Sunday, September 9, 2012

Ugly Means to a Satisfying End: the New Barnes

Backstory: A means-end analysis of the birth of the new Barnes Foundation in downtown PhillyPA would be very complicated and very ugly. The players ranged from the most blackhearted of the modern day Robber Barons (the Annenbergs, Mr. Perelman, and the Pew Trust folks) to saintly art academics. There was hubris, guile, thievery, dirty-dealing, and drama enough to make Philadelphians glow with pride.

Overdose on these details via The Art of the Steal, a documentary film with a title that tells you the angle from which it approaches the issues. According to the film's director, Don Argott, at the discussion session after the film's screening at the 2009 New York Film Festival: "People were yelling, screaming at each other. These issues bring out these emotions. I’m not sure why. But for some reason the Barnes stirs something up in people.”

I had been stirred. I had been to the Merion Barnes out on the Main Line a number of different times over the years and enjoyed it very much. The ambiance and the intimacy of the galleries in the "Palladian château" and the marvelous gardens, as well as the eye-popping spectacle of the collection itself, appealed to me very much. (I briefly mourned its passing here.) I had been peripherally aware of the war for its soul (and its art loot), which was eventually won by the Robber Barons (natch!), and I had been VERY eager to see for myself the result: the new cash-cow Barnes on Ben Franklin Parkway, in the heart of PhillyPA's museum mile. A Smithsonian RA 1-day field trip allowed me the opportunity.

Success!: With relief, and with both a deep genuflection plus a heartfelt apology to Dr. Barnes, I pronounce the result to be just fine.

The building is a couple of simple long boxes, but becomes more interesting the closer you get. Varied textures and sizes of limestone slabs lift the mood of the heavier base. The milky glass of the long cantilevered upper box does not distract. The entrance is approached along river pebble-filled zen-like twin pools in a sequestered exterior space, around on the other side of the complex from the Parkway. Once inside you go through a series of various cavernous boxy spare spaces, the purpose and details of which went right over my head, eager as I was to see what the heathens had done to the collection itself. And to Dr. Barnes' brilliant way of displaying it.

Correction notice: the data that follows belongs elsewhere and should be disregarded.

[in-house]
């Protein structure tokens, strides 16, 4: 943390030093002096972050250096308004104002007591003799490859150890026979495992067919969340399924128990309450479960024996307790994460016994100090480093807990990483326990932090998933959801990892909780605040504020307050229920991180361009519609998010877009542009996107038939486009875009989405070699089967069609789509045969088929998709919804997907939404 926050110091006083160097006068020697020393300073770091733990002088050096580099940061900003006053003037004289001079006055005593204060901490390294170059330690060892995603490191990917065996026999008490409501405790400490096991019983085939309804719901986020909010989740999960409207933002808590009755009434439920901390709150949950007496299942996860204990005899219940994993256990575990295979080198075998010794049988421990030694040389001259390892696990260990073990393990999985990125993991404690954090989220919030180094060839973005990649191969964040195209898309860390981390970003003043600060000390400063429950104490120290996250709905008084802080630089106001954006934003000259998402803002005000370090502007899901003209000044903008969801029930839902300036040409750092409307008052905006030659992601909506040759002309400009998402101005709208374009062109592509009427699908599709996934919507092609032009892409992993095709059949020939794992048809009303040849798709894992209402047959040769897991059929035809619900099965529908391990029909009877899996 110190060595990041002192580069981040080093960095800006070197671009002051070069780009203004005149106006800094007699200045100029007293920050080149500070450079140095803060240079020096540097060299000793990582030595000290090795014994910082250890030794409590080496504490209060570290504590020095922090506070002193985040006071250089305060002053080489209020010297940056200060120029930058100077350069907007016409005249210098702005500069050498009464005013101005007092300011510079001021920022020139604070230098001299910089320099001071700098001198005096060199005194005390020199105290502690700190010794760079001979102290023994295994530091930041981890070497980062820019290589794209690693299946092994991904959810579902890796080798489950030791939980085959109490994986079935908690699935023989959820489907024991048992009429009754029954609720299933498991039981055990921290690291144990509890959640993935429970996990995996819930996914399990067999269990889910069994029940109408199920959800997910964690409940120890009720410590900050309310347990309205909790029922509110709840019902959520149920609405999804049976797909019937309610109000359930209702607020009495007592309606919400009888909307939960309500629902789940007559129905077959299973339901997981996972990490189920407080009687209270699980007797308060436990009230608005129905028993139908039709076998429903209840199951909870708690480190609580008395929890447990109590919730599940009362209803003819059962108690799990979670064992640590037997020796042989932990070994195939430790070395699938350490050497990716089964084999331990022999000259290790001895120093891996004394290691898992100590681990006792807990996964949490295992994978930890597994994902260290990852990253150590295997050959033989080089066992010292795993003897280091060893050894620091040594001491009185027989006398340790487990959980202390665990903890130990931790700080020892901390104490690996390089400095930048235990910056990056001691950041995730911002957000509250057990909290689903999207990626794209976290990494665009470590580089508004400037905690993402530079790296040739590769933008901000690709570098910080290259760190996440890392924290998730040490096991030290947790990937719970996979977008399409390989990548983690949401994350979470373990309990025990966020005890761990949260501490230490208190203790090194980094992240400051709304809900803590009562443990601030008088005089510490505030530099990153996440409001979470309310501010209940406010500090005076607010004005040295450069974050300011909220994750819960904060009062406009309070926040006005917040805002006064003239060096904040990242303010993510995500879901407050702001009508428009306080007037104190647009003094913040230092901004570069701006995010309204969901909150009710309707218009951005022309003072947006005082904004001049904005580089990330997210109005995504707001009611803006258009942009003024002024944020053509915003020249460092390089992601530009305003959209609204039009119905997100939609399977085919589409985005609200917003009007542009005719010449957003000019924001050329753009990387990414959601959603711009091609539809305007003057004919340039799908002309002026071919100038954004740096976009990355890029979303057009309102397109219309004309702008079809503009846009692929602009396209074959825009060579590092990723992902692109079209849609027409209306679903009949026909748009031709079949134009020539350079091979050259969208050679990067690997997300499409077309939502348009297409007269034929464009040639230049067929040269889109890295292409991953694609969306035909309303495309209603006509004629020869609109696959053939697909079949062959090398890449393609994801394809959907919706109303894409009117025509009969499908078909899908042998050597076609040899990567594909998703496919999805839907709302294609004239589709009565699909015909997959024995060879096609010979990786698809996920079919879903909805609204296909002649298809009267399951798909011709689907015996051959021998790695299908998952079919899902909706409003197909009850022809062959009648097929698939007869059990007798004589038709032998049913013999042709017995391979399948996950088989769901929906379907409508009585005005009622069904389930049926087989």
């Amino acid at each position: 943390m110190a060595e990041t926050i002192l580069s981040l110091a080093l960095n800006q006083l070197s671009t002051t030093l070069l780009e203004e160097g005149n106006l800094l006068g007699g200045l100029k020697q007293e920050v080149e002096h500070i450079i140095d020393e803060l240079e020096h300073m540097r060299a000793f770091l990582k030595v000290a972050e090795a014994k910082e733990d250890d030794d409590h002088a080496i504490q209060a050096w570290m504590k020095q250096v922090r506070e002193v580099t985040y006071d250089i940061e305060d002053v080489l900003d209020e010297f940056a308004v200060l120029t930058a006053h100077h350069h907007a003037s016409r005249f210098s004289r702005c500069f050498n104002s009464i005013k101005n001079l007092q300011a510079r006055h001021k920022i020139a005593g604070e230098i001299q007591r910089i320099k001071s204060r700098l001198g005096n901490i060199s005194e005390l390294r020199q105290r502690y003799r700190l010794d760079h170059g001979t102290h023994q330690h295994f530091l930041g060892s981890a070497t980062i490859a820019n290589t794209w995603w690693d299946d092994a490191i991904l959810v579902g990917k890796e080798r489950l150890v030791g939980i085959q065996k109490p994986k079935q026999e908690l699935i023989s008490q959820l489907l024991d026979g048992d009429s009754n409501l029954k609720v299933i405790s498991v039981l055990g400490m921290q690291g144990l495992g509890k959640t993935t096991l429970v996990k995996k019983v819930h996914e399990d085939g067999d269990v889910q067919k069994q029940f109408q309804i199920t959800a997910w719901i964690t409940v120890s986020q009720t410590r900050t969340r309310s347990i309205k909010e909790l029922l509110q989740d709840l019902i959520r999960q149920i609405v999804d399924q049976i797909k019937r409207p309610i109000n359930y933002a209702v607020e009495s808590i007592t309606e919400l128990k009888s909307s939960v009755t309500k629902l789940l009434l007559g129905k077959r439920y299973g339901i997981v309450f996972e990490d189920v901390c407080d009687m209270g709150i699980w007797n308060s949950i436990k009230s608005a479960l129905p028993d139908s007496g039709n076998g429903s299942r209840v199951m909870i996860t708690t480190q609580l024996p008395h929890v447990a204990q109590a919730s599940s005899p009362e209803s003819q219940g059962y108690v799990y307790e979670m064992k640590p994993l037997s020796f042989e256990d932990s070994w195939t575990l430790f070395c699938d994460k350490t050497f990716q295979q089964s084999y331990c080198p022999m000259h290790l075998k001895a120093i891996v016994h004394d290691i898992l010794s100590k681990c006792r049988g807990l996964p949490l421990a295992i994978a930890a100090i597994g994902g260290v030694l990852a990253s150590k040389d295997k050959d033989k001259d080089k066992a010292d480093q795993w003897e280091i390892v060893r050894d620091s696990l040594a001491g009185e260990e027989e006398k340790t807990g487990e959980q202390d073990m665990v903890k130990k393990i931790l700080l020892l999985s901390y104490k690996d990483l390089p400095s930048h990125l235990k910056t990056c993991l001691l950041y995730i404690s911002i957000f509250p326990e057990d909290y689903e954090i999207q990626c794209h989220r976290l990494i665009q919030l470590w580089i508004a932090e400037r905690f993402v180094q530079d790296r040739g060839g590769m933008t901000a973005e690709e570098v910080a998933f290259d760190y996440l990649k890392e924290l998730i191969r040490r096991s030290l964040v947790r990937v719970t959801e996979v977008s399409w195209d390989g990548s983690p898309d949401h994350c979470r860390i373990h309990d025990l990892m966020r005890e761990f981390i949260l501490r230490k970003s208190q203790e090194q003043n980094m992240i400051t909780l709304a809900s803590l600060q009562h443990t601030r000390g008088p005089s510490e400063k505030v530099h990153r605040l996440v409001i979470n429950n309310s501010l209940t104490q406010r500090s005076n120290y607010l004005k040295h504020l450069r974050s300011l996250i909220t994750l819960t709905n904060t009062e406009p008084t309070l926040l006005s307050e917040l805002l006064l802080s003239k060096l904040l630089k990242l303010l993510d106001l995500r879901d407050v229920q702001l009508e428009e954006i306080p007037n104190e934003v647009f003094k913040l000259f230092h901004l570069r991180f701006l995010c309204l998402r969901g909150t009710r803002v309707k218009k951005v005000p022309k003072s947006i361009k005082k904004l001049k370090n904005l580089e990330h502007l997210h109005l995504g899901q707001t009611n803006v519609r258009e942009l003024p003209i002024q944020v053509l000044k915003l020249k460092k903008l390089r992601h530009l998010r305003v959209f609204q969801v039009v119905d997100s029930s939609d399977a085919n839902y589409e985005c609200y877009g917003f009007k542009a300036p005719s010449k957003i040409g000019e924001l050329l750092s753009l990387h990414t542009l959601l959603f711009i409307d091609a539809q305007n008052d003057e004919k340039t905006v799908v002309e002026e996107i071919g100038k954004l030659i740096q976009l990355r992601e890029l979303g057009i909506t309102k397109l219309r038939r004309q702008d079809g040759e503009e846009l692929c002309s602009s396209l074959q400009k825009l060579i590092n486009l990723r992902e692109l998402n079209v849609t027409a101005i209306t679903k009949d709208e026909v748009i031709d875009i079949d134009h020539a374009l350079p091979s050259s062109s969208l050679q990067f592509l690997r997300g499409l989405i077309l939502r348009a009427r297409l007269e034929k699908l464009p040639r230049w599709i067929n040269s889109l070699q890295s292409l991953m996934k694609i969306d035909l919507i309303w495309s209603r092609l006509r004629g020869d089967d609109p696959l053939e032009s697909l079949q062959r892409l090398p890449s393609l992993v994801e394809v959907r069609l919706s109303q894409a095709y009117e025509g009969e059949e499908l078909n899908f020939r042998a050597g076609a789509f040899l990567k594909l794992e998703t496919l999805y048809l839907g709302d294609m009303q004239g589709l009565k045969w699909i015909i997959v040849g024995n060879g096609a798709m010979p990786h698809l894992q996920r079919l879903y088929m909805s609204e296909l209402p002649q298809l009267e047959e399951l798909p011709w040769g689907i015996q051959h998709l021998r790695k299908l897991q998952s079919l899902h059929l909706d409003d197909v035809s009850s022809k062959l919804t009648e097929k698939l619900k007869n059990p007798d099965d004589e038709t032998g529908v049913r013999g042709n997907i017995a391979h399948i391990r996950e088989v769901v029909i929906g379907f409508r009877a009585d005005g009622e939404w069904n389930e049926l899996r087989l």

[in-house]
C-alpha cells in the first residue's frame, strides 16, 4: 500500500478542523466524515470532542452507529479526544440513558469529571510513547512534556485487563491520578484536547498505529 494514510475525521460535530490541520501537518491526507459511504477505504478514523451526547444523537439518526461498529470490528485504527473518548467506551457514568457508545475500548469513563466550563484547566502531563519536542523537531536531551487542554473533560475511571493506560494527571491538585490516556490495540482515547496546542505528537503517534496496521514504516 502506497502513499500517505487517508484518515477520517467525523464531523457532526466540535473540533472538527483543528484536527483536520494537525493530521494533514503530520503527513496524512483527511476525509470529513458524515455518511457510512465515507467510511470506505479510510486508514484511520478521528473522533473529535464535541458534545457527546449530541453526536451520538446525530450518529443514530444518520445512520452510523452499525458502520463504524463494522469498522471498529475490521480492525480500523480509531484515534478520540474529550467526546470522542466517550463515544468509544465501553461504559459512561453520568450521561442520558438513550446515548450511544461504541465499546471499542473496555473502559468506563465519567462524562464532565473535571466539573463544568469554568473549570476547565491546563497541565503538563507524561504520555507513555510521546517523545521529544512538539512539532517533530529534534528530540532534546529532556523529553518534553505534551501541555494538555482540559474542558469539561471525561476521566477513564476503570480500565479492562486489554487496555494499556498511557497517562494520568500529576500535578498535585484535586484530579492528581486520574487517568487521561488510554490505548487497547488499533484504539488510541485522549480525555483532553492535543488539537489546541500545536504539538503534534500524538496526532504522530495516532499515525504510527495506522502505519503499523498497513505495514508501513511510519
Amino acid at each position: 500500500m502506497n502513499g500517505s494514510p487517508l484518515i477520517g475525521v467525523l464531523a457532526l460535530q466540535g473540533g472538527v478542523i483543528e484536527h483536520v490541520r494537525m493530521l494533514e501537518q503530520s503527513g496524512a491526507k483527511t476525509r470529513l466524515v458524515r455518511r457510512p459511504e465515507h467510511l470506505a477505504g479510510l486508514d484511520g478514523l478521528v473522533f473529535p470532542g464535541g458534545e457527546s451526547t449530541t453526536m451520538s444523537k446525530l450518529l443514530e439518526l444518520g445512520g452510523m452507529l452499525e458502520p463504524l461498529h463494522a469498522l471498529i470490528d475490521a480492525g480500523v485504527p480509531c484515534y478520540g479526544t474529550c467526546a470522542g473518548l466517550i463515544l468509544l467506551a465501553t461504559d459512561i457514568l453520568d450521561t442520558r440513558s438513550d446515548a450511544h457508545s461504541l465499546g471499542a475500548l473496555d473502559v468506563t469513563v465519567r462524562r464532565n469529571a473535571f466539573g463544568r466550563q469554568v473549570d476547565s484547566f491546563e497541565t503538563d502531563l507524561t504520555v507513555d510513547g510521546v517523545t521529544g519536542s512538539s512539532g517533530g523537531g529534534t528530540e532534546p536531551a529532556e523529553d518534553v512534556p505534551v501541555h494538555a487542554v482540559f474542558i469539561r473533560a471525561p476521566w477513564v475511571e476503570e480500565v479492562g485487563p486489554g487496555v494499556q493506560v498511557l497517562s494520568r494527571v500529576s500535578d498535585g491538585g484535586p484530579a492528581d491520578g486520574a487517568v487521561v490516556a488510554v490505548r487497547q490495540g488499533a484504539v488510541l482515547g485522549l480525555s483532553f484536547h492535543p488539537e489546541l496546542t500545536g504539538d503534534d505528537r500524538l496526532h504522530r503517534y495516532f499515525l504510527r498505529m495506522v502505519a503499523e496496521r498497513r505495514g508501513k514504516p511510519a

Hurrah! It's intact! The scale and the layout of the rooms duplicate the Merion experience almost exactly. Dr. Barnes' scheme for juxtaposition and resonance among objects is preserved. The scale is the same. You are still nose to nose with multiple masterpieces. And a timed ticket entry system ensures that you have ample personal space to enjoy it all. You are still happily trying to decipher the relationships among that Renoir and this Amish blanket chest and that African mask and this Cézanne and that piece of door hinge. It's still the wondrous puzzle box it was in leafy Marion.

The success and sincerity to original concept of the permanent collection spaces makes you forget the Renoir key chains and the Van Gogh posters in the gift shop, the eight dollar bottle of beer in the restaurant, and the "Event" being set up by the caterers in the lobby area. It also (almost) makes you forget that the collection is no longer closed one day a week to accommodate art education classes, as had been mandated by Dr. Barnes.

Despite all that, the new Barnes may be proof that I can have my cake and the Robber Barons can eat it too. I was all ready to blame the greedy blackguards for stealing and then ruining "my" Barnes. Now I am tipping my hat. Let 'em have their old-white-men-only parties in the lobby. Just so I can still have my profusion of Cézannes. And it's now a much shorter cab ride from 30th Street Station.

Bottom Line: Go, and then go back often. It's just up the road from DC and it's a winner for everyone.

 -- Barnes Foundation Website
 -- A Museum, Reborn, Remains True to Its Old Self, Only Better, by Smith, R. NYTimes (May 17, 2012)
 -- Interactive panoramas of some of the rooms at the Merion Barnes are here
 -- Moving Pictures, by Schjeldahl, Peter. The New Yorker  (May 28, 2012)

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